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Barrett Brown is an activist and journalist best known for his work with Anonymous. The 35-year-old was sentenced to prison for threatening an FBI agent and helping to share stolen data. Though his original charges carried a sentenced of more than 100 years in prison, Brown ended up pleading guilty to much lesser charges that consisted of: transmitting threats, aiding hackers, and obstructing authorities from carrying out a search warrant.

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Free speech activists urged that Brown was merely targeted by the federal government as a result of sharing data hacked from the Austin-based defense contractor Stratfor.

Brown was released from jail just this November after serving a controversial 4-year sentence, in which he spent at least six of those months in solitary confinement. Though he is currently free, he still faces six months of house arrest, and must pay more than $800 thousand in restitution fees.

The controversy of his jail time is largely in part to Brown ultimately doing time for a crime that was not even directly a result of his doing, however. The hacking charge revolved around Brown copying and pasting a link to WikiLeaks material that had already been hacked, and then putting it into a chat room for other activists and journalists to access and research. But Brown didn’t even carry out that specific hack, and wasn’t even accused of doing so. Nonetheless, Brown became a message to free speech activists that there are consequences to being a real journalist who isn’t afraid to expose secrets and crimes of those in power.

The establishment’s control over the media has spanned generations. This has caused a cloud to settle over society, where we are only given answers that stem from pre-approved questions and pre-approved answers from the elite via mainstream news outlets. Anything going against the grain isn’t just considered alternative, but a threat to the tightly-wound world the establishment has so critically created.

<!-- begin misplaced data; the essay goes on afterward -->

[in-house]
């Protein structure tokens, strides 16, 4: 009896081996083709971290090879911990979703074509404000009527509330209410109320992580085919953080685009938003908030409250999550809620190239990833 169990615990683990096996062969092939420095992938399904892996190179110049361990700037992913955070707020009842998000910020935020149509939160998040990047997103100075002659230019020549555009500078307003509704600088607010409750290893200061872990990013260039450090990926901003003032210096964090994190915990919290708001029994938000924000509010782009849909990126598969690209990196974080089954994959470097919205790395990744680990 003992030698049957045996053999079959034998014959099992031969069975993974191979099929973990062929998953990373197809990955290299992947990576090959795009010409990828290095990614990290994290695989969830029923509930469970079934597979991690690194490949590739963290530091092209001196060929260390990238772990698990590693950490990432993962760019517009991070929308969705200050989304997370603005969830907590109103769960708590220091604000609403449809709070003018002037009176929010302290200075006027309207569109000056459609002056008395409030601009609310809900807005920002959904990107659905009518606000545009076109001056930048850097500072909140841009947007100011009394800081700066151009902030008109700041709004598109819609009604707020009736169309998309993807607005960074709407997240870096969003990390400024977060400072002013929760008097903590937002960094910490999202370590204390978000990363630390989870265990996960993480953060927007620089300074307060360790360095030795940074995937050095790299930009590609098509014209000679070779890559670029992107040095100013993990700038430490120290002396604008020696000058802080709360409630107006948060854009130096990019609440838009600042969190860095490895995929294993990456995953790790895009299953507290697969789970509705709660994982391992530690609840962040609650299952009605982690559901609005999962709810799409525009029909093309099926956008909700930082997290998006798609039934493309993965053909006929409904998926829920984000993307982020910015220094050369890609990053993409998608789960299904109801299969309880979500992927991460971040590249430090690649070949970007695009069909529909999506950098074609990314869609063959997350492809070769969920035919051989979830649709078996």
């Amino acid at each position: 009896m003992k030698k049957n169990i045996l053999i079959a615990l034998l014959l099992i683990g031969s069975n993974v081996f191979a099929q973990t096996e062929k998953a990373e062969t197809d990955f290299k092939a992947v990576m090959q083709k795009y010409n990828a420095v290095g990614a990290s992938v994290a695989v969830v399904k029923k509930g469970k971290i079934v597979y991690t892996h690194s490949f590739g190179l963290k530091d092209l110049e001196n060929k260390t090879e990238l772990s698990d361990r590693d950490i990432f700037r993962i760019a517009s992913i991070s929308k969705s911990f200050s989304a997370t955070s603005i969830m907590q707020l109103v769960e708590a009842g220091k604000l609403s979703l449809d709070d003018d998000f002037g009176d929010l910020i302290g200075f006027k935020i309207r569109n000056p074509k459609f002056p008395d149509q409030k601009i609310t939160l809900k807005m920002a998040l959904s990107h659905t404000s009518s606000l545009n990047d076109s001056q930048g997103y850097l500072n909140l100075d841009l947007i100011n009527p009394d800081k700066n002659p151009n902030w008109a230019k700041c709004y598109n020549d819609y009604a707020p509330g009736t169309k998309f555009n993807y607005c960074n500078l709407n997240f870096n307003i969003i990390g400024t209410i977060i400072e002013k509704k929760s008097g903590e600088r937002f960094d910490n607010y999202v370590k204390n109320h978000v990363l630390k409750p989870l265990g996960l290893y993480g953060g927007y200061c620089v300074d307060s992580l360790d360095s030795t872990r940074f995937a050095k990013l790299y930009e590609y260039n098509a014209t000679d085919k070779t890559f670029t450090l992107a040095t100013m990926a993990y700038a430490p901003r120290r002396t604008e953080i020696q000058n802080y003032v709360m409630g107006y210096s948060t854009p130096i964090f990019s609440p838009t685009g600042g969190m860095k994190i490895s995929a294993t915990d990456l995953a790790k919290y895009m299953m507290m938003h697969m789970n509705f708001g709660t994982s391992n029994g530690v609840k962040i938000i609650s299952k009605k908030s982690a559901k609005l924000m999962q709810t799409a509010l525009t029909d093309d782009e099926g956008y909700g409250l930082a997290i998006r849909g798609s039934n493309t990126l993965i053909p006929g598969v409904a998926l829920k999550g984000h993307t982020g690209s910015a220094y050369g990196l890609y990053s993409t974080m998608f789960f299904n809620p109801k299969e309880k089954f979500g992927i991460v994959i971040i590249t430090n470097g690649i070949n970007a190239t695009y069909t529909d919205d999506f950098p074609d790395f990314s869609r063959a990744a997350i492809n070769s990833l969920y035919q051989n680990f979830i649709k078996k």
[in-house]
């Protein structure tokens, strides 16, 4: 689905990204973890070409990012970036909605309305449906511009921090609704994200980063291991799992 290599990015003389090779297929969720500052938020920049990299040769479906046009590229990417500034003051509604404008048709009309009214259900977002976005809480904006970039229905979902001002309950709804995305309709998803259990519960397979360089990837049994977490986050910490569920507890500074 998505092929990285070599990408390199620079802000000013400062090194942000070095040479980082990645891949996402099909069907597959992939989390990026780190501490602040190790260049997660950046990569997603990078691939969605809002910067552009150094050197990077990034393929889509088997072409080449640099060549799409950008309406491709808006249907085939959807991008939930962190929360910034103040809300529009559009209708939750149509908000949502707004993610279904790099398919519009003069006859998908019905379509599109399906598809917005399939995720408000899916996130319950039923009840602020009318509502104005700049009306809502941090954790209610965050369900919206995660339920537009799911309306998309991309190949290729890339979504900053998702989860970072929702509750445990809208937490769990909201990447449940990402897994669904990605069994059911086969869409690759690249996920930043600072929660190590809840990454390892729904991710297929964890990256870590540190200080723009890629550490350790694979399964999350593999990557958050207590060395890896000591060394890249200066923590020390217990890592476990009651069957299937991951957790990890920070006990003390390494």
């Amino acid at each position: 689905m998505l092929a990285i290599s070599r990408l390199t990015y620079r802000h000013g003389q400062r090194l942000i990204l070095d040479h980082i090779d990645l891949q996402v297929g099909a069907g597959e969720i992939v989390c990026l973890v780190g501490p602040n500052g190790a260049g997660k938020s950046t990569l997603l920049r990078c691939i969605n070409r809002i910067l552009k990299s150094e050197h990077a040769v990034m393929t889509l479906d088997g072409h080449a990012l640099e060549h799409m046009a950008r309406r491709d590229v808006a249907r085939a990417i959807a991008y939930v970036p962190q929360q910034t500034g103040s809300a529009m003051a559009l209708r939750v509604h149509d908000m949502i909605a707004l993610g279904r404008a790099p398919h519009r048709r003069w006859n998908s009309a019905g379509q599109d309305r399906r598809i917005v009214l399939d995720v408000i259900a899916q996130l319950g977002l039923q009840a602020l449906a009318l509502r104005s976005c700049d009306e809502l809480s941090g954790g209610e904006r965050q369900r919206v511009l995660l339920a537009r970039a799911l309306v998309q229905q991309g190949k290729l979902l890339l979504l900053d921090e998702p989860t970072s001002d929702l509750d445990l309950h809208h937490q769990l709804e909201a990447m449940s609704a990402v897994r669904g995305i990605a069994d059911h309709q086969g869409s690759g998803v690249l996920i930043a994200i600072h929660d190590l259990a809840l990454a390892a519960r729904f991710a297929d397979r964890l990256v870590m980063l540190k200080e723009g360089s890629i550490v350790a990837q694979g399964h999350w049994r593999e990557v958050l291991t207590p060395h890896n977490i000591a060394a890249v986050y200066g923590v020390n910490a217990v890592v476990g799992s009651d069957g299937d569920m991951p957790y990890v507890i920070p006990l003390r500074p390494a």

But there is only so much that can be done in a day and age where the Internet reigns supreme; where activism through this media always finds a way to present itself, especially with a growing number of people finally waking up.

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Though Brown may have suffered consequences, he does not let his jail time instill fear in him to back down. Rather, it has further fueled his fire to fight against the establishment.

“I’m very much in favor of further leaks and hacks against select targets, those institutions we believe are engaging in crimes with the complicity of our government,” Brown said recently.

WikiLeaks celebrated Brown’s release with a tweet that revealed they had published a searchable archive of more than 60,000 HBGary emails. Brown’s Project PM, a crowdsourced investigation focusing on research and analysis of leaked documents, had been investigating the emails prior to his arrest.

Brown’s story is now being revealed in a new mini-documentary called Relatively Free that gives viewers a deeper look at his release from prison, and travel to the halfway house he has been ordered to stay at. The film was produced by Alex Winter, whose goal is to raise awareness regarding free speech, privacy rights, and the fight for the Internet.

 


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